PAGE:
Push-Pull Gradient Methods for Distributed Optimization in Networks

In this paper, we focus on solving a distributed convex optimization problem in a network, where each agent has its own convex cost function and the goal is to minimize the sum of the agents' cost functions while obeying the network connectivity structure. In order to minimize the sum of the cost functions, we consider new distributed gradient-based methods where each node maintains two estimates, namely, an estimate of the optimal decision variable and an estimate of the gradient for the average of the agents' objective functions. From the viewpoint of an agent, the information about the decision variable is pushed to the neighbors, while the information about the gradients is pulled from the neighbors hence giving the name "push-pull gradient methods". This name is also due to the consideration of the implementation aspect: the push-communication-protocol and the pull-communication-protocol are respectively employed to implement certain steps in the numerical schemes. The methods utilize two different graphs for the information exchange among agents, and as such, unify the algorithms with different types of distributed architecture, including decentralized (peer-to-peer), centralized (master-slave), and semi-centralized (leader-follower) architecture. We show that the proposed algorithms and their many variants converge linearly for strongly convex and smooth objective functions over a network (possibly with unidirectional data links) in both synchronous and asynchronous random-gossip settings. We numerically evaluate our proposed algorithm for both static and time-varying graphs, and find that the algorithms are competitive as compared to other linearly convergent schemes.

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03/20/2018

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1 Introduction

In this paper, we consider a system involving agents whose goal is to collaboratively solve the following problem:

(1)

where is the global decision variable and each function is convex and known by agent only. The agents are embedded in a communication network, and their goal is to obtain an optimal and consensual solution through local neighbor communications and information exchange. This local exchange is desirable in situations where the privacy of the agent data needs to be protected, or the exchange of a large amount of data is prohibitively expensive due to limited communication resources.

To solve problem (1) in a networked system of agents, many algorithms have been proposed under various assumptions on the objective functions and on the underlying networks/graphs. Static undirected graphs were extensively considered in the literature [30, 29, 19, 24, 27]. References [18, 39, 16] studied time-varying and/or stochastic undirected networks. Directed graphs were discussed in [13, 14, 40, 16, 35, 36]. Centralized (master-slave) algorithms were discussed in [2], where extensive applications in learning can be found. Parallel, coordinated, and asynchronous algorithms were discussed in [20] and the references therein. The reader is also referred to the recent paper [15] and the references therein for a comprehensive survey on distributed optimization algorithms.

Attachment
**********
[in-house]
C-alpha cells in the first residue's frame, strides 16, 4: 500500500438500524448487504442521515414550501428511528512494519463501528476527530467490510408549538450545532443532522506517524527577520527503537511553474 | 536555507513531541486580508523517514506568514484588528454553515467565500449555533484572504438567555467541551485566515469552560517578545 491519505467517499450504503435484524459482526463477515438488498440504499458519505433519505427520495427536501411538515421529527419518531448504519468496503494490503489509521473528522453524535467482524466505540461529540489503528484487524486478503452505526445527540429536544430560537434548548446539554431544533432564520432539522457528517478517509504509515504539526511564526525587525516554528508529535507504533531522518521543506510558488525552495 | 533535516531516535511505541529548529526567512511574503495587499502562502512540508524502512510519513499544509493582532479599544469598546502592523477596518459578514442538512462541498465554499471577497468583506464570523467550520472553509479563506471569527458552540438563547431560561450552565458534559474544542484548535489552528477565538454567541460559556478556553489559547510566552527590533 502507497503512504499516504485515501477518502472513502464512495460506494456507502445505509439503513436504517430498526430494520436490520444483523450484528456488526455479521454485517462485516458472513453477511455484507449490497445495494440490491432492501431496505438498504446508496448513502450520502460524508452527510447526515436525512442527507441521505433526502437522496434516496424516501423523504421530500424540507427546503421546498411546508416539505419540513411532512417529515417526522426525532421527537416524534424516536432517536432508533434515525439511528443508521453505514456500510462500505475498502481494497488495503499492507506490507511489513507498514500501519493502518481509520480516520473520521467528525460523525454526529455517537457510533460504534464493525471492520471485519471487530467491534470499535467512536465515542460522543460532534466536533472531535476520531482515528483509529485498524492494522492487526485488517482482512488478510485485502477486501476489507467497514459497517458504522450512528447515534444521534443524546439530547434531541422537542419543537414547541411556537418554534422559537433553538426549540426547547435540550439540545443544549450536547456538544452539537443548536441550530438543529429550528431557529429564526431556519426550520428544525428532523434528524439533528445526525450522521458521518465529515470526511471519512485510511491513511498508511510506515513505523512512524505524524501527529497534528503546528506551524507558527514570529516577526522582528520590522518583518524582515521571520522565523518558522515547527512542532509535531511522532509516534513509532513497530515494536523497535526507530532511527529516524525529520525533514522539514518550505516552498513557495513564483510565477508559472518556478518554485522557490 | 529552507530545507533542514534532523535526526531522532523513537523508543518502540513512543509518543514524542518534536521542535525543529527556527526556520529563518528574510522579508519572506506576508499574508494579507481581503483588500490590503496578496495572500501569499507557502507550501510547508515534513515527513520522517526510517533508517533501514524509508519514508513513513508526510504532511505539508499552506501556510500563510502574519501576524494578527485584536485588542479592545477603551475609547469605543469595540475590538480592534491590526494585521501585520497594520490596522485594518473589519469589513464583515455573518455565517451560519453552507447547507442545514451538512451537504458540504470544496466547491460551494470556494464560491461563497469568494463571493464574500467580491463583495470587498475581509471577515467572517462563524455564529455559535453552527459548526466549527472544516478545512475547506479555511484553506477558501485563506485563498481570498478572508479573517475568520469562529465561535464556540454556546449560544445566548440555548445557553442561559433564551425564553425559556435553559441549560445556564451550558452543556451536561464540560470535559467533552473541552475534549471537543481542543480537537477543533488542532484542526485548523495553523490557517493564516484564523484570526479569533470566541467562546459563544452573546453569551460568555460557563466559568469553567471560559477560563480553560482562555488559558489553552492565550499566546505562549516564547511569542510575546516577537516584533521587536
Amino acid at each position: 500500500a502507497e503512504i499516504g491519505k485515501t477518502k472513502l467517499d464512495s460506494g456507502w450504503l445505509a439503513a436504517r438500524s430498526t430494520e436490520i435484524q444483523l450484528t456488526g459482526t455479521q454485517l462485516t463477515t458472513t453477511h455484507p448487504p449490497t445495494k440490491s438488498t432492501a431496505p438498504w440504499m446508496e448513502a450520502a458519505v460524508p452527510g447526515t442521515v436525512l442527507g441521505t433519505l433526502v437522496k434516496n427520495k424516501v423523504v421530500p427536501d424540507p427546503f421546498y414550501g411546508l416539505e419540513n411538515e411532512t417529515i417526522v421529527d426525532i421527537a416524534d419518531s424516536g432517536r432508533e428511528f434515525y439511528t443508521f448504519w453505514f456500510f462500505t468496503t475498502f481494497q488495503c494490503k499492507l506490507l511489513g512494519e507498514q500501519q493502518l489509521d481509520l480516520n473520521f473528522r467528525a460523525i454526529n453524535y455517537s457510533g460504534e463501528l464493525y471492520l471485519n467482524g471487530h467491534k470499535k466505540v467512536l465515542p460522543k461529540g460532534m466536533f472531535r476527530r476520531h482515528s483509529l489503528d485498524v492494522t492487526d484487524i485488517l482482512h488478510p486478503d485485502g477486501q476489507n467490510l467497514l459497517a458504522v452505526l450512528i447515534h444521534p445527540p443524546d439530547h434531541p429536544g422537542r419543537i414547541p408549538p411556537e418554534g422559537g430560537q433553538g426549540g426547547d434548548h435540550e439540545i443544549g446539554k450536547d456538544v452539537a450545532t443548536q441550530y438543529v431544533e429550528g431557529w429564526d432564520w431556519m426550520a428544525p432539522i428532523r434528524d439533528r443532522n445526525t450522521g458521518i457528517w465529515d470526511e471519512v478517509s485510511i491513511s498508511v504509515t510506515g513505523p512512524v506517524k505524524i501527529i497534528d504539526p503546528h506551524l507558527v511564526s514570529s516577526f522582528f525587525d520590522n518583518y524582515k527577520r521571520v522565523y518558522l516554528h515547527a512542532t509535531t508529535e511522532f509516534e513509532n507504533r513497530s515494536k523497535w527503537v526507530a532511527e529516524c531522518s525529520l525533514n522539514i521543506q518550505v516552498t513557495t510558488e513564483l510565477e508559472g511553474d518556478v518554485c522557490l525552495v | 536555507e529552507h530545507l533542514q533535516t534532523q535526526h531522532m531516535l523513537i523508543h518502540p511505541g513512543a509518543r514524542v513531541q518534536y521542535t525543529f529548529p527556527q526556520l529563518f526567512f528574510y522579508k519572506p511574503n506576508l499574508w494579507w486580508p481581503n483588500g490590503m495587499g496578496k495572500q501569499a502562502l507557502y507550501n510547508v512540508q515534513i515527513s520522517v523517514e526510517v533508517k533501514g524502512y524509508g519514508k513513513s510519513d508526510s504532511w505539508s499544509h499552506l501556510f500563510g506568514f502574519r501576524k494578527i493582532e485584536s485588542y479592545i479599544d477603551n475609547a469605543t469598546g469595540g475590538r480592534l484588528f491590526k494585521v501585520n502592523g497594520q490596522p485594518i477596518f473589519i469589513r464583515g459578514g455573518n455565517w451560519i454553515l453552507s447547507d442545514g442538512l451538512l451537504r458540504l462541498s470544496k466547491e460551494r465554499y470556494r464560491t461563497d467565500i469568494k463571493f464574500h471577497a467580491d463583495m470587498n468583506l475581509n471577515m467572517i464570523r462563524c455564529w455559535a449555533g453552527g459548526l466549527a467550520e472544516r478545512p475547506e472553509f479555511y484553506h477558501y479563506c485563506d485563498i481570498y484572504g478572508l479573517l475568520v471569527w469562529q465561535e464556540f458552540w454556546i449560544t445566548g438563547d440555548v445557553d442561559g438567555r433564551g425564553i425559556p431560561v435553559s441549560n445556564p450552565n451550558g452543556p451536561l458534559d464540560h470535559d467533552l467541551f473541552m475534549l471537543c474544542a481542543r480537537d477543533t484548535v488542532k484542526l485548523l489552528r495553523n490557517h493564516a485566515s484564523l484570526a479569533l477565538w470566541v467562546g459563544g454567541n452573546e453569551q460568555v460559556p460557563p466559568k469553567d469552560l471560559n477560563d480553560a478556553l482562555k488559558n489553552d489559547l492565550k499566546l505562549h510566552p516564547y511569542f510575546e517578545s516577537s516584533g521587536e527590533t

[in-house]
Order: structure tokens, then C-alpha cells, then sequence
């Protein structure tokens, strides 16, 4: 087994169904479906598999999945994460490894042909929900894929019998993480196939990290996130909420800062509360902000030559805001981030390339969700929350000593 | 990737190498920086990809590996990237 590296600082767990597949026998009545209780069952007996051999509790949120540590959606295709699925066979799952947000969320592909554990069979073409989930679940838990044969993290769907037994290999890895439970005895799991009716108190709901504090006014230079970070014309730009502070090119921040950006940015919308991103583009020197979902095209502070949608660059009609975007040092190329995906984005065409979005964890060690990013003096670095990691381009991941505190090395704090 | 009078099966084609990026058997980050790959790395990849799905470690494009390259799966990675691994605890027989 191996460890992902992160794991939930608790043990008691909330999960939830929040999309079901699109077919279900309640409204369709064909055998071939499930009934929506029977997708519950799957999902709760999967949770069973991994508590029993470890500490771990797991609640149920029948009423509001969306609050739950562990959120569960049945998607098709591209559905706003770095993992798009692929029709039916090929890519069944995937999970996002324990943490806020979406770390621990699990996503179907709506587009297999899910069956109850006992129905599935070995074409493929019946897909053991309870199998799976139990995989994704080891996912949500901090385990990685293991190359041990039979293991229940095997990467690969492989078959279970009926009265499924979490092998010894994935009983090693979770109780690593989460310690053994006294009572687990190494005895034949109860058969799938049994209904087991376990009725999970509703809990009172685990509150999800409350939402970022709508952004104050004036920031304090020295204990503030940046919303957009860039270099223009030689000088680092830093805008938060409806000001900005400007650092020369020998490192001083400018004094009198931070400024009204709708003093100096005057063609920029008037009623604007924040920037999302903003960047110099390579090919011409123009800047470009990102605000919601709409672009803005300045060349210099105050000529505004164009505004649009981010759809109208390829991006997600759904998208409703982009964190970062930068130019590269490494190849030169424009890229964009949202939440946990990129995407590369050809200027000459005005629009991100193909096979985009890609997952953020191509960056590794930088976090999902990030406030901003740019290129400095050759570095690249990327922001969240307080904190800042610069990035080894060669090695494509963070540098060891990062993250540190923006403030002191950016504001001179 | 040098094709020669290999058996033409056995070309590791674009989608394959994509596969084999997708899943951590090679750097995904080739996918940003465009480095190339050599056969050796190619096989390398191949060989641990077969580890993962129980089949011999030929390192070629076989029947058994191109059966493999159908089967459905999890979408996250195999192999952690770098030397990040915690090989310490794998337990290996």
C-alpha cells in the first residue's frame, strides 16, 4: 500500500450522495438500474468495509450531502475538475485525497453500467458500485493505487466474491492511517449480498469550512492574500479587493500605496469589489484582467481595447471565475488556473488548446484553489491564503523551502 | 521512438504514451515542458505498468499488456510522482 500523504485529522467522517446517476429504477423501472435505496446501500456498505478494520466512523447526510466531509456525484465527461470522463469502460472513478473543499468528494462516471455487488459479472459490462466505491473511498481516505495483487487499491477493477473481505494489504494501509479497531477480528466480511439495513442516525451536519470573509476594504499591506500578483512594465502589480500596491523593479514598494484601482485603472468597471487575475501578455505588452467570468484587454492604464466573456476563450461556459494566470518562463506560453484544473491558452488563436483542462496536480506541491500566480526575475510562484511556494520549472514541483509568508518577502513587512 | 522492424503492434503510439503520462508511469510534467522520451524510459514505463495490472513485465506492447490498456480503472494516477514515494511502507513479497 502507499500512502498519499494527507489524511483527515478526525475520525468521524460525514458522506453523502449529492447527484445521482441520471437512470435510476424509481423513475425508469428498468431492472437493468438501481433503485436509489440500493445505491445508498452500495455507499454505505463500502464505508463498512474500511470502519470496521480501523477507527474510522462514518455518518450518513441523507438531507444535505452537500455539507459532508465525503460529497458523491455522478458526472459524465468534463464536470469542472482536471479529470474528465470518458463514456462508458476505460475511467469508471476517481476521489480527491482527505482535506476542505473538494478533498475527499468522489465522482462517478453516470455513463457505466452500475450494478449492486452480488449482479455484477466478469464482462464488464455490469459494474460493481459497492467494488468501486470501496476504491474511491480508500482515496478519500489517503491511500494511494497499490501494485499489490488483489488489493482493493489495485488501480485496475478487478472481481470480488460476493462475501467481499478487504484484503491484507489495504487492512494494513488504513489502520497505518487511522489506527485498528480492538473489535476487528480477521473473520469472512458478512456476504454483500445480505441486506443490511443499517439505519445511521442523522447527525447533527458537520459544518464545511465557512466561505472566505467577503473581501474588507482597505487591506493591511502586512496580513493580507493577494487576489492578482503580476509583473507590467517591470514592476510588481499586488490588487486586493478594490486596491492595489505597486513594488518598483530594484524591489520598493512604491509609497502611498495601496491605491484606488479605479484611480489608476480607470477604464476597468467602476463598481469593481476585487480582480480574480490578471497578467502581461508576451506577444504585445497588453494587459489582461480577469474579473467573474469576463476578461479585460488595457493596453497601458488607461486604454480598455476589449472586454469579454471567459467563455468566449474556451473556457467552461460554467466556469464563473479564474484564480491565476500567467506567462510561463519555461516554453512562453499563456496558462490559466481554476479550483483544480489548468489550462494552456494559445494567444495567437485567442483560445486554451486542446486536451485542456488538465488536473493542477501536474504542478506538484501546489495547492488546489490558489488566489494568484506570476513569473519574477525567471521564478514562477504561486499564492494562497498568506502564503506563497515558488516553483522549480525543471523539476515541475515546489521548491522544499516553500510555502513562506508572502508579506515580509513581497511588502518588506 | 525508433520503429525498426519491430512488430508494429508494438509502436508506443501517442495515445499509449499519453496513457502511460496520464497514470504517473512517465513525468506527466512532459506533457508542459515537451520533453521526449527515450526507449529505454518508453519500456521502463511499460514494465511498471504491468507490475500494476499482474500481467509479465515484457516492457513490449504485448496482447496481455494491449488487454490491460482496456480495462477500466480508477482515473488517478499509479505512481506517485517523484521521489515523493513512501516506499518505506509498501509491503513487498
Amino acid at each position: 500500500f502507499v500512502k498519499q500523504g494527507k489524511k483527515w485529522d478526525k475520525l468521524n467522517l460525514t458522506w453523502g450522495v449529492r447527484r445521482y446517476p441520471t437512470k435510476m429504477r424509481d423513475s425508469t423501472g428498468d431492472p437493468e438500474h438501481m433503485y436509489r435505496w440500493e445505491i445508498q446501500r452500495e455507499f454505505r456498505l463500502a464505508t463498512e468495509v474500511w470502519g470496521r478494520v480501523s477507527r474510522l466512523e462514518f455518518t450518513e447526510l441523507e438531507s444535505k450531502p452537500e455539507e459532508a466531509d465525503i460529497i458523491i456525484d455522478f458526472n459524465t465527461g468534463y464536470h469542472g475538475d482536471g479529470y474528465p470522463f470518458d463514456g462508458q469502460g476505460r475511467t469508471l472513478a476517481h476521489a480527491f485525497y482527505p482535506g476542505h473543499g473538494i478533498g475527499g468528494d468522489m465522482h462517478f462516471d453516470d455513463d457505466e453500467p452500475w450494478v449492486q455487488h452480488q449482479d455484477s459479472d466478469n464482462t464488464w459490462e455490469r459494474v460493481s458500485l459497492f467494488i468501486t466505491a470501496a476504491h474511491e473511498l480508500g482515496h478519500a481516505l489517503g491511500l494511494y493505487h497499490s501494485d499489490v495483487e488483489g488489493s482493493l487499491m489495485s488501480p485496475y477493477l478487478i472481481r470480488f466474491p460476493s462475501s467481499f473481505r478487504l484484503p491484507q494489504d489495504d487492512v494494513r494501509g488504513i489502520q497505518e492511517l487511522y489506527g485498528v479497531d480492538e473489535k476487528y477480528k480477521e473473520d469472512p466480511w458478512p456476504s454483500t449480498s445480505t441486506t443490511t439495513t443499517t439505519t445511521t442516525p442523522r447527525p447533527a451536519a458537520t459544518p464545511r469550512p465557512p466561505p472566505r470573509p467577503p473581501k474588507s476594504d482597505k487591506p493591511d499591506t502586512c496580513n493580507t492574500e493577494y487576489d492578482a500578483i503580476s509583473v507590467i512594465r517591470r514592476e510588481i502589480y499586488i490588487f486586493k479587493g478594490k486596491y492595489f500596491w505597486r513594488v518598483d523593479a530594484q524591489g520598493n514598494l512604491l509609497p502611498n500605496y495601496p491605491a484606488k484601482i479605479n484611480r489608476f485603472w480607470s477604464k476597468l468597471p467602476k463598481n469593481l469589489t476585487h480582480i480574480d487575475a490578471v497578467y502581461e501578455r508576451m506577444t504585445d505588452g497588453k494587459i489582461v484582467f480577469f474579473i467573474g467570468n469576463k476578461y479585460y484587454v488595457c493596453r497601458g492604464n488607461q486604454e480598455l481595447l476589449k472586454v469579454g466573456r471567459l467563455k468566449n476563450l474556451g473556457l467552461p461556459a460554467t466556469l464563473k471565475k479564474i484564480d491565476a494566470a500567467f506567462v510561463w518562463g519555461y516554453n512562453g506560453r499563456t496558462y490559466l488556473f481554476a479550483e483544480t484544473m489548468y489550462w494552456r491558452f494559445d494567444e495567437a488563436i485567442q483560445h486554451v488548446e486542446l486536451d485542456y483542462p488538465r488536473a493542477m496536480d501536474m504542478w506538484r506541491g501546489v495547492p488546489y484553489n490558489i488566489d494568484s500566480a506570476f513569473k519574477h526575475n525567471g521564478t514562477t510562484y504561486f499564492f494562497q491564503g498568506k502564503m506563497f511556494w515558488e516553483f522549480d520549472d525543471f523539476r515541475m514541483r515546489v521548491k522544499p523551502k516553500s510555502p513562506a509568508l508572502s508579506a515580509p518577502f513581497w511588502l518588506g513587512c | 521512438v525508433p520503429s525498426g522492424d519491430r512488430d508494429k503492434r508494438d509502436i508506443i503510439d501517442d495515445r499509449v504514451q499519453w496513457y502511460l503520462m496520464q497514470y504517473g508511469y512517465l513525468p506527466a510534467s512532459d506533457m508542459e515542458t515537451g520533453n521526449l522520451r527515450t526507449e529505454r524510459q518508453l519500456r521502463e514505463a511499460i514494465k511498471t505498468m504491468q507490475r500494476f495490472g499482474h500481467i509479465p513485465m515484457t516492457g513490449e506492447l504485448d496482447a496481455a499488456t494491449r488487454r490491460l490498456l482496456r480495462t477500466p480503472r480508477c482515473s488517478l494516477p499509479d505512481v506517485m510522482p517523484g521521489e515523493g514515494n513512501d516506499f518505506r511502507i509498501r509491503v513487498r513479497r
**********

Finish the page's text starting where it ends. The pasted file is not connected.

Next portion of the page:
In the first part of this paper, we introduce a novel gradient-based algorithm (Push-Pull) for distributed (consensus-based) optimization in directed graphs. Unlike the push-sum type protocol used in the previous literature [16, 36]

, our algorithm uses a row stochastic matrix for the mixing of the decision variables, while it employs a column stochastic matrix for tracking the average gradients. Although motivated by a fully decentralized scheme, we show that Push-Pull can work both in fully decentralized networks and in two-tier networks.

Gossip-based communication protocols are popular choices for distributed computation due to their low communication costs [1, 10, 8, 11]. In the second part of this paper, we consider a random-gossip push-pull algorithm (G-Push-Pull) where at each iteration, an agent wakes up uniformly randomly and communicates with one or two of its neighbors. Both Push-Pull and G-Push-Pull have different variants. We show that they all converge linearly to the optimal solution for strongly convex and smooth objective functions.

1.1 Related Work

Our emphasis in the literature review is on the decentralized optimization, since our approach builds on a new understanding of the decentralized consensus-based methods for directed communication networks. Most references, including [30, 29, 12, 33, 19, 27, 32, 38, 17, 4, 28, 9], often restrict the underlying network connectivity structure, or more commonly require doubly stochastic mixing matrices. The work in [30] has been the first to demonstrate the linear convergence of an ADMM-based decentralized optimization scheme. Reference [29] uses a gradient difference structure in the algorithm to provide the first-order decentralized optimization algorithm which is capable of achieving the typical convergence rates of a centralized gradient method, while references [12, 33] deal with the second-order decentralized methods. By using Nesterov’s acceleration, reference [19] has obtained a method whose convergence time scales linearly in the number of agents , which is the best scaling with currently known. More recently, for a class of so-termed dual friendly functions, papers [27, 32] have obtained an optimal decentralized consensus optimization algorithm whose dependency on the condition number111The condition number of a smooth and strongly convex function is the ratio of its gradient Lipschitz constant and its strong convexity constant. of the system’s objective function achieves the best known scaling in the order of . Work in [28, 9] investigates proximal-gradient methods which can tackle (1) with proximal friendly component functions. Paper [34] extends the work in [30] to handle asynchrony and delays. References [21, 22] considered a stochastic variant of problem (1) in asynchronous networks. A tracking technique has been recently employed to develop decentralized algorithms for tracking the average of the Hessian/gradient in second-order methods [33], allowing uncoordinated stepsize [38, 17], handling non-convexity [4], and achieving linear convergence over time-varying graphs [16].